I spend a lot of time alone.
It gives me a lot of time to dwell on inane and important issues. In fact, my brain never shuts off. On any given day, I’ll think about classic gay porn director Steve Scott, food abandonment issues in the TV series Gilmore Girls, the rise of neo-feminist post-riot grrl discourse, finding a non-freelance job and whether my essential tremor is ever going to go away.
I’ve been a loner for as long as I can remember.
I’m a social person when I’m out—I like to meet people a lot, and I enjoy engaging strangers in conversations. I like being on, and telling jokes, even when they aren’t funny. But ultimately, I have my most important conversations with myself and the Internet, and I’m fairly convinced I’m not a sociopath. I can trace this behaviour back to my first two years of study at university. I wasn’t out yet, and most of the friends that I had clung on to from high school weren’t around. But instead of attending parties, or talking to my fellow students, I sat in lectures quietly, and I took notes. I went weeks without actually opening my mouth. It sounds crazy, but I am able to recall 5-day-long periods (120 hours) where I didn’t utter a single phrase or quip to anyone. I was voluntarily giving the world the silent treatment. It’s why I consider myself an observer and storyteller to this day.
In an effort to be a good student, I would take the many thoughts I had collected during this self-imposed silent period and I would fuel debate during tutorials. This was akin to what Mean Girls popularized as “word vomit.” That was essential speaking, and as an opinionated person, discussions often became fairly heated. But as soon as it was done, I returned to being quiet. As lonely as being a loner is, I find a certain amount of comfort in my alone time. I can think whatever I want, do whatever I want, and just live however I want. It also seems a little selfish.
The loner wasn’t always a desirable archetype. The name ‘loner’ alone suggests a brooding, rucksack carrying meanderer who keeps to himself and may kill you some day (What’s in his bag? A gun? Corn? Collier’s magazine?). But what the classic loner didn’t have was the Internet: a place where loners like me flock to share their “word vomit” with the world. In a weird way, this socialization has its perks. It doesn’t necessarily help with real life relationships, because the way people interact online is too quick and devil may care to reflect the slow, non-Dawson’s Creek-like discourse of the everyday human being (I still sometimes talk in sentence fragments, but catch them more and more each day). But it does help with getting ideas out there. For me, the Internet is like the university tutorial of life. At every turn, there will be someone to support or squash an opinion. And, just like university, everyone thinks they’re right. Whether I’m right or wrong, I’ve come to rely on the Internet as a way to get some relief from thought stockpiling.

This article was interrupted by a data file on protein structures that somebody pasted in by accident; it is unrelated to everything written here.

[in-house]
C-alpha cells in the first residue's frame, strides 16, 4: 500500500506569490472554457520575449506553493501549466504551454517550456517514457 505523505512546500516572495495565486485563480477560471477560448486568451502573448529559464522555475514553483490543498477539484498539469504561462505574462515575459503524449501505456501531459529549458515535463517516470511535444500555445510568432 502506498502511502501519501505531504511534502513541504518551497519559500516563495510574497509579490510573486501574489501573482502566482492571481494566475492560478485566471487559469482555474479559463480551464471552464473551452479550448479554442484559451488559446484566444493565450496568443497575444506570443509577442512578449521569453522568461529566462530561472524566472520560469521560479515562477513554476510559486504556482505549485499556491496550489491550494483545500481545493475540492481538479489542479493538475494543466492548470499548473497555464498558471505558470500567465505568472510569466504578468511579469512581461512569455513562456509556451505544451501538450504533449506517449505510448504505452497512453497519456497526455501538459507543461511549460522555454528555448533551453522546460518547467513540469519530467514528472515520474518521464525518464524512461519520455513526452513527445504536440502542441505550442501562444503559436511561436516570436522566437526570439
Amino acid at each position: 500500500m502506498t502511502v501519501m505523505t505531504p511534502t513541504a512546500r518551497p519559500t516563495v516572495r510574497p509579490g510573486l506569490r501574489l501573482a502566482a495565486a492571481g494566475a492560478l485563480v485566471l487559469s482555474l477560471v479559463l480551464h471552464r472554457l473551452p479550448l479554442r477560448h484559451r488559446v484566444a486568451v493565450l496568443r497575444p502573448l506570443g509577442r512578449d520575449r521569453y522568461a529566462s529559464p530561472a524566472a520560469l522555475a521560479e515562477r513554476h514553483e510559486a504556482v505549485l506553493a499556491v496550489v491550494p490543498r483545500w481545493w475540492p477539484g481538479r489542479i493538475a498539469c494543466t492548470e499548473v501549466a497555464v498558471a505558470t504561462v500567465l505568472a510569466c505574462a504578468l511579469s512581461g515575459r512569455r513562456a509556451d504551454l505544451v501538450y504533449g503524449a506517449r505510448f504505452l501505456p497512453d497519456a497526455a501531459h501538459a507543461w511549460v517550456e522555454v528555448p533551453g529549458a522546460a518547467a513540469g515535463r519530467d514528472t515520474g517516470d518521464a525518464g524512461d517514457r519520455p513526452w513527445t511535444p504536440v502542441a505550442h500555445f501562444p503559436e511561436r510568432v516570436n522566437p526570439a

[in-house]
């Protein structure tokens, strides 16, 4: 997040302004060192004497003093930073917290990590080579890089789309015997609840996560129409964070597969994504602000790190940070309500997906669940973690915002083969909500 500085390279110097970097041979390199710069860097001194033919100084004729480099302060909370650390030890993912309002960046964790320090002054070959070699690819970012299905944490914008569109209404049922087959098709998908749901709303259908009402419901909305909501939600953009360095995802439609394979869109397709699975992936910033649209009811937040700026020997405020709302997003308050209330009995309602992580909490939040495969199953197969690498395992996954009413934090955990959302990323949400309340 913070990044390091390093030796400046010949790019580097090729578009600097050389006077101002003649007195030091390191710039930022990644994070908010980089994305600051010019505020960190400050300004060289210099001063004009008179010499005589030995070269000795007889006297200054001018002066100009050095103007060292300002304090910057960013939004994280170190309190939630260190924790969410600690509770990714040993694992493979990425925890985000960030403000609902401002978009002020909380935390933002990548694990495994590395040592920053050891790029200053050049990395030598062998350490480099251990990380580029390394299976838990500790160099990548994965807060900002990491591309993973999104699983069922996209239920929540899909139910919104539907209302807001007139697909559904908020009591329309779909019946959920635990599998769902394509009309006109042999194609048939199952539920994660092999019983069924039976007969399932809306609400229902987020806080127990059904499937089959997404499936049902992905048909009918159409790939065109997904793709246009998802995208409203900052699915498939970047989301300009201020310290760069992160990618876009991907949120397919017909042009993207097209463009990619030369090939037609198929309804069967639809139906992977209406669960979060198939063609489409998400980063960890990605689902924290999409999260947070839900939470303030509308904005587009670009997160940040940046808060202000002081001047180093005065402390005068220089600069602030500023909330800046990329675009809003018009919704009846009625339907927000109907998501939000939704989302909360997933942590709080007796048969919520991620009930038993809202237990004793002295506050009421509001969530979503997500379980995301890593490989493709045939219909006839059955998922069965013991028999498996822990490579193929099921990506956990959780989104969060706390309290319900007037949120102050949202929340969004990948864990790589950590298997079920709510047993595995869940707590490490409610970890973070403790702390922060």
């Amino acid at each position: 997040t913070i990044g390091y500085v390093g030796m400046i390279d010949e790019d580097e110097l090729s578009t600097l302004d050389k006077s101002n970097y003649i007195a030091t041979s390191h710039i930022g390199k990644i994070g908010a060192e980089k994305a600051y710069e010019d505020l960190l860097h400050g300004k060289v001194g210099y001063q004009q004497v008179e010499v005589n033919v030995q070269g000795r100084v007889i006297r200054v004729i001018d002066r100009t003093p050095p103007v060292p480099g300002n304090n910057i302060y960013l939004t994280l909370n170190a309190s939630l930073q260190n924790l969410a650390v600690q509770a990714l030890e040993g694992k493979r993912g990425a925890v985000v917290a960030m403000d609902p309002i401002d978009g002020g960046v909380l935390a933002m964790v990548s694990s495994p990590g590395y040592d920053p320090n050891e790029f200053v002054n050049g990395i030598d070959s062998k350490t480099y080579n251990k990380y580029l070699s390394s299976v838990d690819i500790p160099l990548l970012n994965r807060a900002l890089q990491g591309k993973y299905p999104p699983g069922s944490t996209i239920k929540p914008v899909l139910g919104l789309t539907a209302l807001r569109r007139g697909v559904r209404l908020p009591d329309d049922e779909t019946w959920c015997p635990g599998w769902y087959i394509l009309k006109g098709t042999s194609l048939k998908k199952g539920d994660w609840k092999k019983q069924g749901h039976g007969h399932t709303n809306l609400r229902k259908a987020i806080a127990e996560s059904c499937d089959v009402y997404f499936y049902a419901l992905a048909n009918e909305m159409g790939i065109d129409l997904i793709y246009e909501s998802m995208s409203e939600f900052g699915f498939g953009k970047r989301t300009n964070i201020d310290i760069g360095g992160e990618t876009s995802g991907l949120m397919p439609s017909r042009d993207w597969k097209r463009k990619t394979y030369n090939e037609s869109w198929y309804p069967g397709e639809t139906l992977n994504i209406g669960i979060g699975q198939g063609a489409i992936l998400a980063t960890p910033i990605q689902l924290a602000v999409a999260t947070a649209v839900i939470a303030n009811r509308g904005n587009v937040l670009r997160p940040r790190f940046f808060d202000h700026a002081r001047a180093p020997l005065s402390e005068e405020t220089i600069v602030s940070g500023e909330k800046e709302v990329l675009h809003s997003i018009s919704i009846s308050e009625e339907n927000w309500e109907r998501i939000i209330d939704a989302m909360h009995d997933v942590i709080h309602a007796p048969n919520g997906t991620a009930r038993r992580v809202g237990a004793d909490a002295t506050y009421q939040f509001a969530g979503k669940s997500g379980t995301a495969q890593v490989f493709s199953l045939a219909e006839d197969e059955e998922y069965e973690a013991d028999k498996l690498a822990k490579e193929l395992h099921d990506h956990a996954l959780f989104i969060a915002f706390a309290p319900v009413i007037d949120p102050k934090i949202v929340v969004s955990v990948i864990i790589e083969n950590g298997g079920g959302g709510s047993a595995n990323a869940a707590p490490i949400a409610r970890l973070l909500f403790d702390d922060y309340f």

People feel discomfort when they hear what I’ve done with my life over the past few months since being laid off. They think writing and reading alone in my apartment with my cat and transporting myself to Star’s Hollow for hours a day is sad, and lonely. It is, but it isn’t. On the one hand, I don’t have as many personal, life-affirming stories to retell, because I’m short of human interaction. But on the other hand, I’d argue that my life is not unlike the average alive person (the jobbed and the jobless), and that in itself makes me feel like a peer.
I haven’t received a phone call in years that has lasted longer than 2 minutes (with the exception of boyfriends). SMS words have become the new mouth-using, and Twitter has become the new Philosopher’s Café. Slang has even evolved to complex sequences of Emoji and .GIF reactions. Physically distancing ourselves from each other with technology isn’t a new argument by any means, but I find it interesting that my life without me began even before I had Internet on my cell phone. My Internet lifeline (blogs, LJs, Xangas, Friendster, Myspace, ICQ, MSN, Teen Chat, forums, Tumblrs, AOL Chat, troll accounts) alone suggests that I was bred to be a loner, forever occupied with producing, rather than reproducing.
I’d be worried about all of this if Henry David Thoreau hadn’t existed, or if I didn’t have the forethought to know that I am just like everyone else. We have all become loners, and yet we are a lot less lonely for it.